For some types of chemotherapy you have to stay in a hospital ward. This could be overnight or for a couple of days.

Some hospitals may give certain chemotherapy treatments to you at home. Your doctor or nurse can tell you more about this.

Before you start chemotherapy

You need to have blood tests to make sure it’s safe to start treatment. You have these either a few days before or on the day you start treatment. You have blood tests before each round or cycle of treatment.

Your doctors and pharmacists work out your chemotherapy dose based on your blood cell levels, and your weight, height and general health.

Before your first chemotherapy, your doctor will explain what drugs you need, how you have them, and what the side effects are. You’ll sign a consent form. This is a good time to ask any questions you might have.

DPD deficiency

Between 2 and 8 out of 100 people (2 to 8%) have low levels of an enzyme called dihydropyrimidine dehydrogenase (DPD) in their bodies. A lack of DPD can mean you’re more likely to have severe side effects from capecitabine or fluorouracil. It might take you a bit longer to recover from the chemotherapy. These side effects can rarely be life threatening.

Before starting treatment with capecitabine or fluorouracil you have a blood test to check levels of DPD. So you may start treatment with a lower amount (dose) of the drug or have a different treatment. Your doctor or nurse will talk to you about this.

Side effects

Common chemotherapy side effects include:

  • feeling sick
  • loss of appetite
  • losing weight
  • feeling very tired
  • a lower resistance to infections
  • bleeding and bruising easily
  • diarrhoea or constipation
  • hair loss
Contact your doctor or nurse immediately if you have signs of infection. These include a temperature above 37.5C or below 36C, or generally feeling unwell. Infections can make you very unwell very quickly.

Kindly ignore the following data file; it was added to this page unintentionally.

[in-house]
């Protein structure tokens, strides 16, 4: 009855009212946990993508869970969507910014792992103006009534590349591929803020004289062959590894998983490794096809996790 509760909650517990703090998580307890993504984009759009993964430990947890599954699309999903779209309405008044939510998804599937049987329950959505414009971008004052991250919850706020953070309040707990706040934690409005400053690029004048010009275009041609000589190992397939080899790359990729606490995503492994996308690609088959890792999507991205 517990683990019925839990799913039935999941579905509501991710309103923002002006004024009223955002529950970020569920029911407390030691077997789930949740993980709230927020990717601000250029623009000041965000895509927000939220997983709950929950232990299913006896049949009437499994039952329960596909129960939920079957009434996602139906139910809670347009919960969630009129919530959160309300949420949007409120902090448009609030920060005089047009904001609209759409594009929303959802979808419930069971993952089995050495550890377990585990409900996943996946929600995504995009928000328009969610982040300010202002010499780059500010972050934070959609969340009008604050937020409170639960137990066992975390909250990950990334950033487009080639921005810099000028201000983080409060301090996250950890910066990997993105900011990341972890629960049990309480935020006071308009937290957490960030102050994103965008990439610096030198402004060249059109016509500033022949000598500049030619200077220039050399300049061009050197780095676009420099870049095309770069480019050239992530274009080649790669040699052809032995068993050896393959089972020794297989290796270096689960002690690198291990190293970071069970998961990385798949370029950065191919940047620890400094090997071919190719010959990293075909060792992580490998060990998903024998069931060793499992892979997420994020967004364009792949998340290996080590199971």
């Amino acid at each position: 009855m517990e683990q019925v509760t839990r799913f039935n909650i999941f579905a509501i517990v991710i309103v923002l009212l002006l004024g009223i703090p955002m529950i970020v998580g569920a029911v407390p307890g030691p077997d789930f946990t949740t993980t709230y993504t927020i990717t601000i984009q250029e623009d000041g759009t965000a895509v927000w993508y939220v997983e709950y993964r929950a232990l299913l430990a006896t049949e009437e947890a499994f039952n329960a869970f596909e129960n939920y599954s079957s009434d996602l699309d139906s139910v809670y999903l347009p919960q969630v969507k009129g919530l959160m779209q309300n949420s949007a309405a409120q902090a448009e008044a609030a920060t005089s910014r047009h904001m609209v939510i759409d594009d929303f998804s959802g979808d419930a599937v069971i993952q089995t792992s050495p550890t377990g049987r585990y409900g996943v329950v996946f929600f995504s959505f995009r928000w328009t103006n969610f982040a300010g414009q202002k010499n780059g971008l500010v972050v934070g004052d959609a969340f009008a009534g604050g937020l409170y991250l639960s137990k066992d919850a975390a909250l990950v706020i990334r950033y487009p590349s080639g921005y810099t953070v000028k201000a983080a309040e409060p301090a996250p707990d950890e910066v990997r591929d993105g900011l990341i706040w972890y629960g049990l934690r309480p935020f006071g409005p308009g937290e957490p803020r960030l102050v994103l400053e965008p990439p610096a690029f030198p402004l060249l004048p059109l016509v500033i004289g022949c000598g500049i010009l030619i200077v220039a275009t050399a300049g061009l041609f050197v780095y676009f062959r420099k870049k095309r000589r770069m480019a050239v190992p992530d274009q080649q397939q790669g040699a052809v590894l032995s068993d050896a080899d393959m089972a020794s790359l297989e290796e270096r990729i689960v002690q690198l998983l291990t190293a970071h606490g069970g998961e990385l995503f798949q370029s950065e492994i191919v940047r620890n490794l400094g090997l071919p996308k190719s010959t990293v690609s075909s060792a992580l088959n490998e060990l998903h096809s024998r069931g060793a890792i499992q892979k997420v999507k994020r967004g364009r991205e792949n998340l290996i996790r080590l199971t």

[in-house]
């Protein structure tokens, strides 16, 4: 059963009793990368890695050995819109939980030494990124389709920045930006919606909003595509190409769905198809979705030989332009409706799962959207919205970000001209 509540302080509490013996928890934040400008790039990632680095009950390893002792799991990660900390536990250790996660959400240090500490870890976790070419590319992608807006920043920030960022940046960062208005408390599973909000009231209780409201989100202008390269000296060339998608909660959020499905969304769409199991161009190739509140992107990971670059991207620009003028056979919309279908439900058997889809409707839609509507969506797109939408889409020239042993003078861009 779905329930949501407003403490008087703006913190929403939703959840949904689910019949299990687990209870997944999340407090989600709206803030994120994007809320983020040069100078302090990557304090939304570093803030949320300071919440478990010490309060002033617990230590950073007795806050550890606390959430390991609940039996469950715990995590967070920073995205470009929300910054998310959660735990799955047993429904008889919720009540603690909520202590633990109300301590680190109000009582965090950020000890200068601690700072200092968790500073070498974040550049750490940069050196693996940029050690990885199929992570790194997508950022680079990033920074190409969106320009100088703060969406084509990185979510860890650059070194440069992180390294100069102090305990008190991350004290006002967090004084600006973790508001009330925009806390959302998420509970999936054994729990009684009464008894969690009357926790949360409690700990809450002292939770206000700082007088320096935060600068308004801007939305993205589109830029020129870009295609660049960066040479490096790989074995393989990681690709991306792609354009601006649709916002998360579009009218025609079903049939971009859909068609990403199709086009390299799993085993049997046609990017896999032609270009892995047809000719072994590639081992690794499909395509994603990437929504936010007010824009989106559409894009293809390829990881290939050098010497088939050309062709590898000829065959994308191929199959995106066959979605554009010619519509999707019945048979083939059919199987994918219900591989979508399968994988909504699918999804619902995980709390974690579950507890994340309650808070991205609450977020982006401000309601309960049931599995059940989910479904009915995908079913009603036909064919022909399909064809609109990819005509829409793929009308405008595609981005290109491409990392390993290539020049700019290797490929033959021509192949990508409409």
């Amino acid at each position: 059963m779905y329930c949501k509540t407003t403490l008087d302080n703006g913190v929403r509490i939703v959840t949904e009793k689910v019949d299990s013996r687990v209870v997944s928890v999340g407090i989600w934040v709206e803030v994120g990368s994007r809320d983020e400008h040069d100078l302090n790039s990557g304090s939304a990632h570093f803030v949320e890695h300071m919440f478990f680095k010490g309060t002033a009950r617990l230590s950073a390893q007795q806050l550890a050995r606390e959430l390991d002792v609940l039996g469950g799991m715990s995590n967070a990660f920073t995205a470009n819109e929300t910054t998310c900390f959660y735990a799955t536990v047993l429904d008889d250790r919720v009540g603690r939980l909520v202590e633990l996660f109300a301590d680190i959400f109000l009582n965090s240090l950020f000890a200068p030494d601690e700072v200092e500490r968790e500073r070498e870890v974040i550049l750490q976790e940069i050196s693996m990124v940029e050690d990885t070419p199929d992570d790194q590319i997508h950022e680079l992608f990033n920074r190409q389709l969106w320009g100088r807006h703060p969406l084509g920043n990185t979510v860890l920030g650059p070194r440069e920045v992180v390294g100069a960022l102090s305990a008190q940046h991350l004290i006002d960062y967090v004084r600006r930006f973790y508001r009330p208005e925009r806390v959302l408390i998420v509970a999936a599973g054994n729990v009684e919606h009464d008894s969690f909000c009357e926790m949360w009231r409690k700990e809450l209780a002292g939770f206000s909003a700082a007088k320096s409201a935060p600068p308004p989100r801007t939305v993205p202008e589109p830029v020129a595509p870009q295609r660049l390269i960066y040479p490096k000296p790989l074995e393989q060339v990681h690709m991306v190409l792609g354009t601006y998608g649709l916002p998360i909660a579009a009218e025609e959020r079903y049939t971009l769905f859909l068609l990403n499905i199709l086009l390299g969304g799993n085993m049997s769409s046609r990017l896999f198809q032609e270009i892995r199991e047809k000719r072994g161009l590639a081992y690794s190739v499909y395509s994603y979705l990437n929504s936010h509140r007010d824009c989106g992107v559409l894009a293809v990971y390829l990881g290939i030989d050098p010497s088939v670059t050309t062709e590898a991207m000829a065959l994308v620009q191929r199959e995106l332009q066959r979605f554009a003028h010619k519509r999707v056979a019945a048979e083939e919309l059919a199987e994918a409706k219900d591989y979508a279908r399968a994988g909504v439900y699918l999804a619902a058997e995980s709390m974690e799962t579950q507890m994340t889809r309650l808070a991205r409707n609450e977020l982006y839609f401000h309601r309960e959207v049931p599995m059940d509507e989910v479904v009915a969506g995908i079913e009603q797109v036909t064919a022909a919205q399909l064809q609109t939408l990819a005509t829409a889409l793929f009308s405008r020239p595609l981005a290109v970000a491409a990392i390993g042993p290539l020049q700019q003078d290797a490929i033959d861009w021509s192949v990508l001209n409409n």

Side effects depend on:

  • which drugs you have
  • how much of each drug you have
  • how you react

Tell your treatment team about any side effects that you have.

Most side effects only last for a few days or so. Your treatment team can help to manage any side effects that you have.

When you go home

Chemotherapy for bile duct cancer can be difficult to cope with. Tell your doctor or nurse about any problems or side effects that you have. The nurse will give you telephone numbers to call if you have any problems at home.

Last reviewed: 
03 Nov 2021
Next review due: 
03 Nov 2024
  • Cancer: Principles and Practice of Oncology (10th edition)
    VT De Vita, TS Lawrence and SA Rosenberg
    Lippincott, Williams and Wilkins, 2015

  • Biliary cancer: ESMO clinical practice guidelines for diagnosis, treatment and follow up
    JW Valle and others
    Annals of Oncology, 2016. Volume 27, Pages 28-37

  • Guidelines for the diagnosis and treatment of cholangiocarcinoma: an update
    SA Khan and others 
    Gut, 2012. Volume 61, Pages 1657-1669

  • Electronic Medicines Compendium (eMC)
    Accessed November 2021

  • Capecitabine compared with observation in resected biliary tract cancer (BILCAP): a randomised, controlled, multicentre, phase 3 study
    JN Primrose and others
    Lancet Oncology, 2019. Vol 20, Issue 5. Pages 663-673

  • Cholangiocarcinoma 2020: the next horizon in mechanisms and managements
    JM Banales and others
    Nature reviews gastroenterology & hepatology, 2020. Vol 17, Pages 557-588

Related links